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January 22, 1927


JAMA. 1927;88(4):243. doi:10.1001/jama.1927.92680300029010

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The accompanying illustration is of a modification of the Steinman nail, used so commonly to obtain skeletal traction in fractures of the long bones. To the usual type of nail, a "shoulder" is braised at one end; this shoulder is so placed that it does not interfere with the skin wound or with the traction pieces. A sheath of steel tubing is fashioned over this end, long enough to fit against the shoulder and to clear the end of the nail. The blows cf the mallet are directed against the flat end of this sheath, and after the nail is in position the tubing is removed.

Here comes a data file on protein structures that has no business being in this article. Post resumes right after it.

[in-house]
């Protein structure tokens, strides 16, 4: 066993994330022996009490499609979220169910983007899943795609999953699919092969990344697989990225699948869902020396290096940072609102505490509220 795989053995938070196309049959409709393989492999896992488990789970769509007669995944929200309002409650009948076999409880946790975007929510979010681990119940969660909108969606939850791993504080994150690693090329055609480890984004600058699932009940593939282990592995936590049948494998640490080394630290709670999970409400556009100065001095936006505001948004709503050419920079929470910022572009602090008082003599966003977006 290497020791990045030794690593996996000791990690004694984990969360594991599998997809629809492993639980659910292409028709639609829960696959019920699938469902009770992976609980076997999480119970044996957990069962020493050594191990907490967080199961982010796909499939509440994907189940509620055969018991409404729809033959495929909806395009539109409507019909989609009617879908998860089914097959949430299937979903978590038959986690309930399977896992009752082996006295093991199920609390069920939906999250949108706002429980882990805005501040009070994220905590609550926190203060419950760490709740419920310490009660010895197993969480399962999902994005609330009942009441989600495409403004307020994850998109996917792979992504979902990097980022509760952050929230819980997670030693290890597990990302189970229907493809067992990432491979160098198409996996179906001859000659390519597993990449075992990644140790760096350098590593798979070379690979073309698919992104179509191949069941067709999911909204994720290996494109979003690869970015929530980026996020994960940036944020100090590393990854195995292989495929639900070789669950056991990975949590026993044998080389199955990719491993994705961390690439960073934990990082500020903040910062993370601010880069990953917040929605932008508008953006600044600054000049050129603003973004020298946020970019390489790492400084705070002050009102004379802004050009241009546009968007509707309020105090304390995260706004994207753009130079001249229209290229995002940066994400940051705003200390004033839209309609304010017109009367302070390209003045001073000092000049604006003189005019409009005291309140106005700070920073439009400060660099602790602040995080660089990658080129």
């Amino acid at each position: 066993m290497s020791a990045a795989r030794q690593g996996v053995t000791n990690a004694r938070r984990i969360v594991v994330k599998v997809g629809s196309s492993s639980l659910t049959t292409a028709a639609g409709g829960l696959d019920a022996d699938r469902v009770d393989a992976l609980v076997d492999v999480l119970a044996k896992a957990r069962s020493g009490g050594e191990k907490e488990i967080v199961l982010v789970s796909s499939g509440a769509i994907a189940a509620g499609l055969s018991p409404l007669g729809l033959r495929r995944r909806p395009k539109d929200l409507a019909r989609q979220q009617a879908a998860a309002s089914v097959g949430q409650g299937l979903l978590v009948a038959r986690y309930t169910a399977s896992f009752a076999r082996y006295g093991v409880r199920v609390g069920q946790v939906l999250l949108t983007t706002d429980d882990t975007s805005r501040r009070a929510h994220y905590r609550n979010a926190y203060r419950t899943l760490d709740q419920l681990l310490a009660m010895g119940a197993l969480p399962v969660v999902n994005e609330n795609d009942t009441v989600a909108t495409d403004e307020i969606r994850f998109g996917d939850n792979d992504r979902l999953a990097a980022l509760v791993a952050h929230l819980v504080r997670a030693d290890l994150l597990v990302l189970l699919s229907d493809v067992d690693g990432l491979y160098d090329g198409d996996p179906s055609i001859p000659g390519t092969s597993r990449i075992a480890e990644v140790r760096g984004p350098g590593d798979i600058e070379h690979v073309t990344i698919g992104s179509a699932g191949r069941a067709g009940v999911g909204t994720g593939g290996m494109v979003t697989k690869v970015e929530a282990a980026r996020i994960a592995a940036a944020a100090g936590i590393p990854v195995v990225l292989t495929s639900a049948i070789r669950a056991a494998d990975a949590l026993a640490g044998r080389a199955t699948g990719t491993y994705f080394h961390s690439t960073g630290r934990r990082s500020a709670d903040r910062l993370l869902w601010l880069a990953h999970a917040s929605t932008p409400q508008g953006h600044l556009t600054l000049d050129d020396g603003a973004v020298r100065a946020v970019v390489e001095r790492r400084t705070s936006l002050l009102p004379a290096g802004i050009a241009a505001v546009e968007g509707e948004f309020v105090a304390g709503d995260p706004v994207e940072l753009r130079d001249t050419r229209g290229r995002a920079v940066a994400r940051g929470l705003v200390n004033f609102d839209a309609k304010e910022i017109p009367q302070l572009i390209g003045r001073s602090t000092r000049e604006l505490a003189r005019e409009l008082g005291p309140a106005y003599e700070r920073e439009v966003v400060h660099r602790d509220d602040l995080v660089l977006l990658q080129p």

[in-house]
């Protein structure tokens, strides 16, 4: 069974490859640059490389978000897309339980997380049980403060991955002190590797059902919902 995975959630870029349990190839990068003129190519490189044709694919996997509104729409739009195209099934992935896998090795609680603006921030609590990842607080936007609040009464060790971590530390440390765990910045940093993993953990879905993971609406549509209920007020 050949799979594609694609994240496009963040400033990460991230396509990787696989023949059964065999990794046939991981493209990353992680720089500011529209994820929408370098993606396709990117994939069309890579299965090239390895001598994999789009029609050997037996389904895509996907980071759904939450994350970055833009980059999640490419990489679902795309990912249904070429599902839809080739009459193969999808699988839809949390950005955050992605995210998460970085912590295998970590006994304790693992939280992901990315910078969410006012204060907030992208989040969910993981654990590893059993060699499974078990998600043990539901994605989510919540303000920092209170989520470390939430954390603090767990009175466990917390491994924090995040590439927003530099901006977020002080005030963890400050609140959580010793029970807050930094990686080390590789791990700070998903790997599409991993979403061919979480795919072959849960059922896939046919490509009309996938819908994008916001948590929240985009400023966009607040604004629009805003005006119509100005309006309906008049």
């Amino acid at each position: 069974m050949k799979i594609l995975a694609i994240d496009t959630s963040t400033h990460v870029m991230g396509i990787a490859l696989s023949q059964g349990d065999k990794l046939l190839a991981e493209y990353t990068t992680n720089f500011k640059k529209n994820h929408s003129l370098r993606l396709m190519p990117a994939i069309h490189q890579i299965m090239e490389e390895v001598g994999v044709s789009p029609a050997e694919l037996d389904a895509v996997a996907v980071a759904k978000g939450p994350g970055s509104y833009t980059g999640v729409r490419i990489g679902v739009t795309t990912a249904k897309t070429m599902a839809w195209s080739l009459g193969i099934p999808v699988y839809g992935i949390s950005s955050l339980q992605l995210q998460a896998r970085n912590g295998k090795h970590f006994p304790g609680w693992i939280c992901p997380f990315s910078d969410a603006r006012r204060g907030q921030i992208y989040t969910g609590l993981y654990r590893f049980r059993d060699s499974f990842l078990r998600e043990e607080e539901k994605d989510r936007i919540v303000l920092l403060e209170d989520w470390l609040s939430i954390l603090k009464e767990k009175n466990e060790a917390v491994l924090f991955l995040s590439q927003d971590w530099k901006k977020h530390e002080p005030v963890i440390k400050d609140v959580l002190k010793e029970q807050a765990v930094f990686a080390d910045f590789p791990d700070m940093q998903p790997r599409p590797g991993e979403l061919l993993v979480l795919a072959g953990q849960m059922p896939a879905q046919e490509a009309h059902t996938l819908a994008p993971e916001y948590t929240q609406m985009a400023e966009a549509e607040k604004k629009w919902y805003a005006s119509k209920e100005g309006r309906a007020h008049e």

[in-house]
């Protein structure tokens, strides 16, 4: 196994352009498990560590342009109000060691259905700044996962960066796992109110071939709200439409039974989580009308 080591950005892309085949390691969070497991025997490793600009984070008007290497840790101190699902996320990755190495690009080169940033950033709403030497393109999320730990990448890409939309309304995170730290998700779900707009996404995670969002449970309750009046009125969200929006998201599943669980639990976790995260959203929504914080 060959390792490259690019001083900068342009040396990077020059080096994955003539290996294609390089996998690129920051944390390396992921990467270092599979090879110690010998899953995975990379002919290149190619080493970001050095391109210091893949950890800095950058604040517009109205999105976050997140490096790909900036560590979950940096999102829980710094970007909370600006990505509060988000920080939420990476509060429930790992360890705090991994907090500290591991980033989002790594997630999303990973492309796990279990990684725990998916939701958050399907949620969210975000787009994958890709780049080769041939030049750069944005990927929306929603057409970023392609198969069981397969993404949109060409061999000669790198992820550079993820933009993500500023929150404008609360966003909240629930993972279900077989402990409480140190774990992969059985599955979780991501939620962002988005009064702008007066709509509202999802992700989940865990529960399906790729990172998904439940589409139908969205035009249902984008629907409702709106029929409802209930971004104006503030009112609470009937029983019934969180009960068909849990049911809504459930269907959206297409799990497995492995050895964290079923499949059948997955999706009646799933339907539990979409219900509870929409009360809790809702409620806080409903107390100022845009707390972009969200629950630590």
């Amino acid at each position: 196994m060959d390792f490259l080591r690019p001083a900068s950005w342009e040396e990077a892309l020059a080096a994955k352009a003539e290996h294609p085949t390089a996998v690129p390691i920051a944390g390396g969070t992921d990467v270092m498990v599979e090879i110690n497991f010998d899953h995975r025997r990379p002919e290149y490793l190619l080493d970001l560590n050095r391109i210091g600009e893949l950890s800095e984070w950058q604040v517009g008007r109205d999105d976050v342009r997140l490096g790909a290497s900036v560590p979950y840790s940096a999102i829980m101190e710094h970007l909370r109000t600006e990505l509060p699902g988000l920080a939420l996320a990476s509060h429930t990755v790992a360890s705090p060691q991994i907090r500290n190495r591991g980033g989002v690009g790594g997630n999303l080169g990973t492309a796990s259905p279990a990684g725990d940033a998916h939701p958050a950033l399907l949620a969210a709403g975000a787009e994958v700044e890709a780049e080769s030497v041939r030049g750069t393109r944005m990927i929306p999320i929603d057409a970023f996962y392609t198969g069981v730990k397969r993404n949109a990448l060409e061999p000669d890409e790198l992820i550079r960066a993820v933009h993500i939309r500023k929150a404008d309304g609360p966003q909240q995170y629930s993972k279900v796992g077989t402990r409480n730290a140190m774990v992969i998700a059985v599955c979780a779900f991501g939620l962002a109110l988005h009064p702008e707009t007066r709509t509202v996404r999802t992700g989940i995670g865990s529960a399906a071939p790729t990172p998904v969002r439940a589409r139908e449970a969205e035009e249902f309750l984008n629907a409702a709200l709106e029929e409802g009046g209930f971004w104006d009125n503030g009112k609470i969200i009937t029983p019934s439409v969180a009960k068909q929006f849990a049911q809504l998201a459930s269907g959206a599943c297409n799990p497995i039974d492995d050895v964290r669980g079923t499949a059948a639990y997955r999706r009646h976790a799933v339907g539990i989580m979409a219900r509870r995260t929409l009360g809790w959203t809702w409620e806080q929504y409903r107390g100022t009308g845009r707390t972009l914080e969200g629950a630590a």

The chief annoyance in using the Steinman nail is that the nail sticks into the mallet at the end of the blow, and at the close of the operation the mallet is badly mutilated, and many times the nail also. If, as is a

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